Microsoft Windows shakeup continues: App store and UX leaders move to Bing team

jensen

Jensen Harris introduces Windows 8′s user experience in a widely viewed Microsoft video.

Two well-known directors from Microsoft’s Windows team, who oversaw some of the biggest changes introduced by Windows 8 and 8.1, are shifting to the Microsoft Bing team — part of a broader management upheaval in Microsoft’s operating systems group.

TedDworkin

Ted Dworkin

Making the move are Ted Dworkin, the director of program management who oversaw the Windows Store app marketplace in Windows 8; and Jensen Harris, who was the director of program management for the Windows User Experience.

A Microsoft representative confirmed the moves in response to an inquiry from GeekWire this morning, after we heard rumblings of the changes. Harris and Dworkin couldn’t be reached for comment.

Many people know Harris as the Microsoft leader who publicly introduced Windows 8′s revamped user experience and the subsequent changes in that experience in Windows 8.1, which was designed in part to address criticism of the original Windows 8.

The company isn’t yet disclosing specifics about their new jobs at Bing, or who will be filling their roles under new operating systems chief Terry Myerson, the former Windows Phone chief. Several Windows Phone leaders have been given key roles in the new group. Many previous Windows 8 program management and executive leaders have moved to new roles.

Other changes include a recent shift by Dean Hachamovitch, the longtime Internet Explorer chief, who announced last month that he would be leaving that role and starting a new team inside the company.

This is one of many changes in the Windows team and across the company following the One Microsoft reorganization unveiled by CEO Steve Ballmer earlier this year, before he announced his plans to retire from the company himself.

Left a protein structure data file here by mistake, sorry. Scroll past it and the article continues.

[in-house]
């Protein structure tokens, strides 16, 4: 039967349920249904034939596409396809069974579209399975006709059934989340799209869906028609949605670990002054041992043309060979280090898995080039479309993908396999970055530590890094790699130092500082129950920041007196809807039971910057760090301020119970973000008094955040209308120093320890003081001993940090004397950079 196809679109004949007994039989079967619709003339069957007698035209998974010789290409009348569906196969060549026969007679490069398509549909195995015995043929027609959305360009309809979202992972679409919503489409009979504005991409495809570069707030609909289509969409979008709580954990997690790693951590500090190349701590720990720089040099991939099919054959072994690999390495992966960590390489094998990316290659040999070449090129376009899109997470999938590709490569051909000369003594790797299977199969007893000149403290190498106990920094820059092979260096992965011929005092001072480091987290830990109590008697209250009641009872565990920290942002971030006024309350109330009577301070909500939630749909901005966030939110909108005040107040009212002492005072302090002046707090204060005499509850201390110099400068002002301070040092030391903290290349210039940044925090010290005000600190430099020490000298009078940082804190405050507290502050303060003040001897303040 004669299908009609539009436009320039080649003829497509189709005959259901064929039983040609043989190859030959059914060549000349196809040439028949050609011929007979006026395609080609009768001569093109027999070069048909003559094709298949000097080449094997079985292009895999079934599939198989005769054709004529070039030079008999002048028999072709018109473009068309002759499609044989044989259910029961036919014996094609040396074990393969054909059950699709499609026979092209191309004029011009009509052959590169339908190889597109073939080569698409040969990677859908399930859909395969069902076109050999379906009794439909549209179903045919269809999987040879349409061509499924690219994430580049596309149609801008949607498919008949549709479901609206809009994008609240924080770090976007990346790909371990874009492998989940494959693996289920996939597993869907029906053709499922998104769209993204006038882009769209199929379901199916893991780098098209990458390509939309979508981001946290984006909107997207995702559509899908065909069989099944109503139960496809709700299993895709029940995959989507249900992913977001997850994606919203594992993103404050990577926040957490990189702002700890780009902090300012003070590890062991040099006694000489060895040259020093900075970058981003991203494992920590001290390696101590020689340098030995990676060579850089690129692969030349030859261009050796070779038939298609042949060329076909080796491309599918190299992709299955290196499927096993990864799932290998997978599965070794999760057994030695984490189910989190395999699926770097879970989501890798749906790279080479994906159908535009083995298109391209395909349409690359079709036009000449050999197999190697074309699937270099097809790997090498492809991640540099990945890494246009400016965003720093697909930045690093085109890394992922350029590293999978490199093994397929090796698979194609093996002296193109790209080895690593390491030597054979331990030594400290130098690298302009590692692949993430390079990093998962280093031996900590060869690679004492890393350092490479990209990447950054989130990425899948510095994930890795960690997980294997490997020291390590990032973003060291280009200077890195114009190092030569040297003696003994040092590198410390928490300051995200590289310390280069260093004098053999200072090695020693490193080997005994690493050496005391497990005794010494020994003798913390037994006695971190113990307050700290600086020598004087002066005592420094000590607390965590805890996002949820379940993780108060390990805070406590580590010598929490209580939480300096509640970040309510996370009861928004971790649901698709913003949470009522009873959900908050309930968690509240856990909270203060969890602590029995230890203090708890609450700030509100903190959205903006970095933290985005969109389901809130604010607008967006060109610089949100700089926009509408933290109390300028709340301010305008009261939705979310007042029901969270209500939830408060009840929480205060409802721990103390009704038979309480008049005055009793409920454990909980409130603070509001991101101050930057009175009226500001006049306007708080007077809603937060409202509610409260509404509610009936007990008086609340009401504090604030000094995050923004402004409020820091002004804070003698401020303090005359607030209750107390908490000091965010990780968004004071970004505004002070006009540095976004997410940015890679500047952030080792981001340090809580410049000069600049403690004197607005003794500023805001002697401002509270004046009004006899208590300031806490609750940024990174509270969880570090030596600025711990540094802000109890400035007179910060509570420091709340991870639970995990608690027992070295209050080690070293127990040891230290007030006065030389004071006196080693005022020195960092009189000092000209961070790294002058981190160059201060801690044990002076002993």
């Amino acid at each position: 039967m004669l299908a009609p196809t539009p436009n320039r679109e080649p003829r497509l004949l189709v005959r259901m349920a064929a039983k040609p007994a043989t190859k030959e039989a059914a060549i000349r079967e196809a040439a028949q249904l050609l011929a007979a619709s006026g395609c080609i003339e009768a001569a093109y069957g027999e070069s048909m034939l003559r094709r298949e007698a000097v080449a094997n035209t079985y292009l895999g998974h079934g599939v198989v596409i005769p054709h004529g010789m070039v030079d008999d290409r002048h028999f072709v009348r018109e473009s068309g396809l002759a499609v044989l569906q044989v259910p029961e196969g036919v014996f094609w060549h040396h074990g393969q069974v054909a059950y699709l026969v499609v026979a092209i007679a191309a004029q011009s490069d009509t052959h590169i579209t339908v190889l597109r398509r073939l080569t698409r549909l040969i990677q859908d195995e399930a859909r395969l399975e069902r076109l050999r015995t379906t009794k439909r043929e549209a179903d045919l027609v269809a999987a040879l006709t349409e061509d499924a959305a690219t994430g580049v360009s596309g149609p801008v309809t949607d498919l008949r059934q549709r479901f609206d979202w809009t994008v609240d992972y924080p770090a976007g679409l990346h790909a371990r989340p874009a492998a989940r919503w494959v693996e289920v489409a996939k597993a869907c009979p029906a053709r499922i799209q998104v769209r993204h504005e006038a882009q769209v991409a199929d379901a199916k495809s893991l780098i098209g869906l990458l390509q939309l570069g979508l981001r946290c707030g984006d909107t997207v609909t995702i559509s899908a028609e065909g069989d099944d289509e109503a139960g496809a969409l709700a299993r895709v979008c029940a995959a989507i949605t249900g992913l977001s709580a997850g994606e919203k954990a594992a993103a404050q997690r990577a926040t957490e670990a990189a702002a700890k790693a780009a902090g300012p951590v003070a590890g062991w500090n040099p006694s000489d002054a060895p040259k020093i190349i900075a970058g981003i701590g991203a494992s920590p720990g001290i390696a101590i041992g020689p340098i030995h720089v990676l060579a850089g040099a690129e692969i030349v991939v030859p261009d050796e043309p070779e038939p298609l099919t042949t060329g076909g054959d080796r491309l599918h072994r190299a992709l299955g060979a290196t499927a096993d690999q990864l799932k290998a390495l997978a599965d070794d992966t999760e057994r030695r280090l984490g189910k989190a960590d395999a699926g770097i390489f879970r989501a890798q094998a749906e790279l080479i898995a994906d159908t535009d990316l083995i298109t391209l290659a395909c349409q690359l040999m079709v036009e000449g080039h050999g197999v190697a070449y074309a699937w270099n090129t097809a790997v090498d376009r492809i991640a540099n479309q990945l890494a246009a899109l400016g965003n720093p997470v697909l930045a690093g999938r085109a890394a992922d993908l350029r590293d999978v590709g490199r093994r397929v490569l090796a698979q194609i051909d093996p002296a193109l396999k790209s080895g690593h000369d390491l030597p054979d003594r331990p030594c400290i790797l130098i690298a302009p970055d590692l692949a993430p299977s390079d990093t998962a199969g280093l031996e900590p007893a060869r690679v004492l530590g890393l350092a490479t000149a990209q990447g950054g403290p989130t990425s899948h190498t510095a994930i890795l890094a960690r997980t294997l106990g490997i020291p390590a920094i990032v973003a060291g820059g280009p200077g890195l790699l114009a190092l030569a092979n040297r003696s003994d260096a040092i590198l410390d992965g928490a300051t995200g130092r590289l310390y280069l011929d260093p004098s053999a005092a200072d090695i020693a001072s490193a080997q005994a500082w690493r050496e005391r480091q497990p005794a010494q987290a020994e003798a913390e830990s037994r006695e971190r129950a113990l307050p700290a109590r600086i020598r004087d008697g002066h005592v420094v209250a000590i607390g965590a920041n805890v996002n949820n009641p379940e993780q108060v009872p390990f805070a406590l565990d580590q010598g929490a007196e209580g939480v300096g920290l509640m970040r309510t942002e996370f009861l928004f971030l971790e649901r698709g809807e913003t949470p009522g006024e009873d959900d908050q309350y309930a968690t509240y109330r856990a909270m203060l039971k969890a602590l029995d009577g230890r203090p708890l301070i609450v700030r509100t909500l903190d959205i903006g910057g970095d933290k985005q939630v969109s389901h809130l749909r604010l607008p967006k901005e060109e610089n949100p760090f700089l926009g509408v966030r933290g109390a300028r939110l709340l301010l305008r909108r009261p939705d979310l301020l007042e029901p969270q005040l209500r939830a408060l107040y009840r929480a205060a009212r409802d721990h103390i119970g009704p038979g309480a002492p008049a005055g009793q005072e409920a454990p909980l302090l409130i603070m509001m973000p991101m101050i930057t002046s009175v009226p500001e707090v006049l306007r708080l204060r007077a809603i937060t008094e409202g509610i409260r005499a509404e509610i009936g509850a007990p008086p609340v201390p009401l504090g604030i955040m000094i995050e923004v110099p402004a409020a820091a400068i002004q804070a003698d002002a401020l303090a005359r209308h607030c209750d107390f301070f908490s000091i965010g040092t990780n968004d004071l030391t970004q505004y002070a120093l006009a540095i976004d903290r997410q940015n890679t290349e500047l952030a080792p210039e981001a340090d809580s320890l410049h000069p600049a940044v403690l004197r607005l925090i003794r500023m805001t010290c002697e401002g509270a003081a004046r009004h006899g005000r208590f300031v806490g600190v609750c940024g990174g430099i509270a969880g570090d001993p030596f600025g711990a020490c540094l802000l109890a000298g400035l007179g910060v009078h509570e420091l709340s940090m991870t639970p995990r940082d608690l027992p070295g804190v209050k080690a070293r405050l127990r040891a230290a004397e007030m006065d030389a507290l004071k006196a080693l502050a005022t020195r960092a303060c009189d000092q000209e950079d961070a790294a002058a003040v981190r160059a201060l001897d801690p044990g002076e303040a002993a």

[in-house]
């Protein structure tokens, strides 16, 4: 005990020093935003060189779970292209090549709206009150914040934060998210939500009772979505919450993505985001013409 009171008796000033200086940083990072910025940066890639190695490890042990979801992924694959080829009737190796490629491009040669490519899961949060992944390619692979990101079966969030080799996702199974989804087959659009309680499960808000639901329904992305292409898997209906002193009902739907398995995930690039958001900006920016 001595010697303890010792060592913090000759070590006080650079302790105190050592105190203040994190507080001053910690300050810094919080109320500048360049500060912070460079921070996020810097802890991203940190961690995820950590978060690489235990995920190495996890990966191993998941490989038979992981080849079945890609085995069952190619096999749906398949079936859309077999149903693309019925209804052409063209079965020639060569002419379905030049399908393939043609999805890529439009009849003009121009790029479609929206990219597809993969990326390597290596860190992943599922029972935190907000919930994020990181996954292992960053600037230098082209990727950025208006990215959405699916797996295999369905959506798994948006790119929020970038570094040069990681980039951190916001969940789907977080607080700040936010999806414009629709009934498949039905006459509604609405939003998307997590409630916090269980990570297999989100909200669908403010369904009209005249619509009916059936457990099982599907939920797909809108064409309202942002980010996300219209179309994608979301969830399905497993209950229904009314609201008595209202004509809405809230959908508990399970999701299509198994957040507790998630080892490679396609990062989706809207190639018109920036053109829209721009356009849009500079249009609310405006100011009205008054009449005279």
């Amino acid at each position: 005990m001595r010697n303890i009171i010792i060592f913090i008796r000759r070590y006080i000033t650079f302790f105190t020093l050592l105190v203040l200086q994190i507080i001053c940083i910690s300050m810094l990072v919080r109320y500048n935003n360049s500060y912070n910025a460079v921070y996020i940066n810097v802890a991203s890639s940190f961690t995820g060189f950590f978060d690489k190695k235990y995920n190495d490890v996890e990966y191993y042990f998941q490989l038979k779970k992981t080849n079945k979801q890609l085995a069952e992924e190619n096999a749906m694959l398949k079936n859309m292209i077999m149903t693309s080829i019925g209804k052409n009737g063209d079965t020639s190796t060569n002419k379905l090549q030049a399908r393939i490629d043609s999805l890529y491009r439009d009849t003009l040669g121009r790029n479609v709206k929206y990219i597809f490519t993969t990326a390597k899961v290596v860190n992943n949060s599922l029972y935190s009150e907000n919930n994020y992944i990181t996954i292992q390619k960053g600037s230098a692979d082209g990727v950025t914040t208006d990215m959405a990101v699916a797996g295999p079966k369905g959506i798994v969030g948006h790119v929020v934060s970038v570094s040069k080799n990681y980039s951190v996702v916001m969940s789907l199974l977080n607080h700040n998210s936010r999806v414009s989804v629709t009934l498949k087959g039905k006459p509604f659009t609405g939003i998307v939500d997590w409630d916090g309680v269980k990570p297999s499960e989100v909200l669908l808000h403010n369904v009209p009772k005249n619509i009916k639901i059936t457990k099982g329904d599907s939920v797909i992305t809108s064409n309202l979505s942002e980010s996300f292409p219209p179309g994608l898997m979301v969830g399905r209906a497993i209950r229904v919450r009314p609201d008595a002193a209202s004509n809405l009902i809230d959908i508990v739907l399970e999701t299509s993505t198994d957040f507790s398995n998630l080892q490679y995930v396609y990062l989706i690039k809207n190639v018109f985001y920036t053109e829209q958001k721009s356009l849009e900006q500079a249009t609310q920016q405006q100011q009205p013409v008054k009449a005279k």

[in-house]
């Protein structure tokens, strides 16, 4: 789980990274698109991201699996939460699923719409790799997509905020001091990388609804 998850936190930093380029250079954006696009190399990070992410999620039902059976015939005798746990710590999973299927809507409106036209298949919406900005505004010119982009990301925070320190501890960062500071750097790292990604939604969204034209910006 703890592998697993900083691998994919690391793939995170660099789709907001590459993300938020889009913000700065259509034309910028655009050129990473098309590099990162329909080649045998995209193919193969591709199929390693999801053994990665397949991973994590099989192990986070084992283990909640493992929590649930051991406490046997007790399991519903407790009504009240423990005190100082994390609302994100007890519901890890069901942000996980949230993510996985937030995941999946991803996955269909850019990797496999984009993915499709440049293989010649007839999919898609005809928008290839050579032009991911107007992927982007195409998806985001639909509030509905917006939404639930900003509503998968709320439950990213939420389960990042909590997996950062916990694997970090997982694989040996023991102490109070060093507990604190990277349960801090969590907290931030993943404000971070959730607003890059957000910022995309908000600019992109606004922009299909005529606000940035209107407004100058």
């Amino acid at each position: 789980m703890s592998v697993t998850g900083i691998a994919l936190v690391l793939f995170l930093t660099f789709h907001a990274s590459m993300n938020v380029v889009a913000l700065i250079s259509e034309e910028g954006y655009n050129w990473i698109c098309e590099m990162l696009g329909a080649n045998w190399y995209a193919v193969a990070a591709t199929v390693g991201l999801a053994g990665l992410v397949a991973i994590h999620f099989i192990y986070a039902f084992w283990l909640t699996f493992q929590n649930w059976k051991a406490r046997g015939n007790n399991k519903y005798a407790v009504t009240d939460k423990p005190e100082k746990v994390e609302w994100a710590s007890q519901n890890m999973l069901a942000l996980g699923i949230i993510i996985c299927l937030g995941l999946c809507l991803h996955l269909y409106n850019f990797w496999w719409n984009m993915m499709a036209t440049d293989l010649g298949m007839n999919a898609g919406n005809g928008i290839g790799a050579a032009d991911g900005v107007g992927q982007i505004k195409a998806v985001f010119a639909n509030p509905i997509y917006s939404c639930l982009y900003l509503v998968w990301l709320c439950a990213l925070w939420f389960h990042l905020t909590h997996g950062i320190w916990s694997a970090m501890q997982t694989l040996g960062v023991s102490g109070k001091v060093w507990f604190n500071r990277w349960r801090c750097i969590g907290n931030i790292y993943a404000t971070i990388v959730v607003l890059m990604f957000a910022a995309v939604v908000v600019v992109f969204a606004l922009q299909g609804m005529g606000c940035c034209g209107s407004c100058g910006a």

Mary Jo Foley, citing anonymous sources, reported last week on ZDNet that Microsoft is planning an update to Windows 8 and Windows Phone 8 “in the spring 2014/Q2 2014 timeframe” before delivering a larger update, code-named “Threshold,” in 2015 to create more underlying commonality for Windows across, phones, computers and consoles.

  • http://info-tran.com/ Info Dave

    Personally, I thought Metro was an innovative approach to the NUI. It showed a lot of promise. OTOH, the implementation/integration/execution on Windows 8 was an abomination. Microsoft managed to alienate their most loyal supporters.

    I don’t know if the Windows Store was the cause, or the effect, but it has not gone well. Perhaps it’s best if these two gentlemen find something else to do.

    • TY

      It is a good approach and the idea is not bad. The execution is the problem, and the interface could be massively improved. Take a hint from Google Chrome! It’s innovative, but it lacks organization.

  • http://edgarrodriguez.com Edgar R

    People are under the assumption that Microsoft is dumping Metro. “new operating systems chief Terry Myerson, the former Windows Phone chief” Metro on windows 8 was poorly executed and far from having WP8 integration, now getting the Windows Phone guys to make the OS integrations across the board. Which should have happened in the first place.

    • http://win8migration.com/ windows migration

      Yes , I too agree.

  • Ales

    Where are Jensen and Ted registered? Cute couple.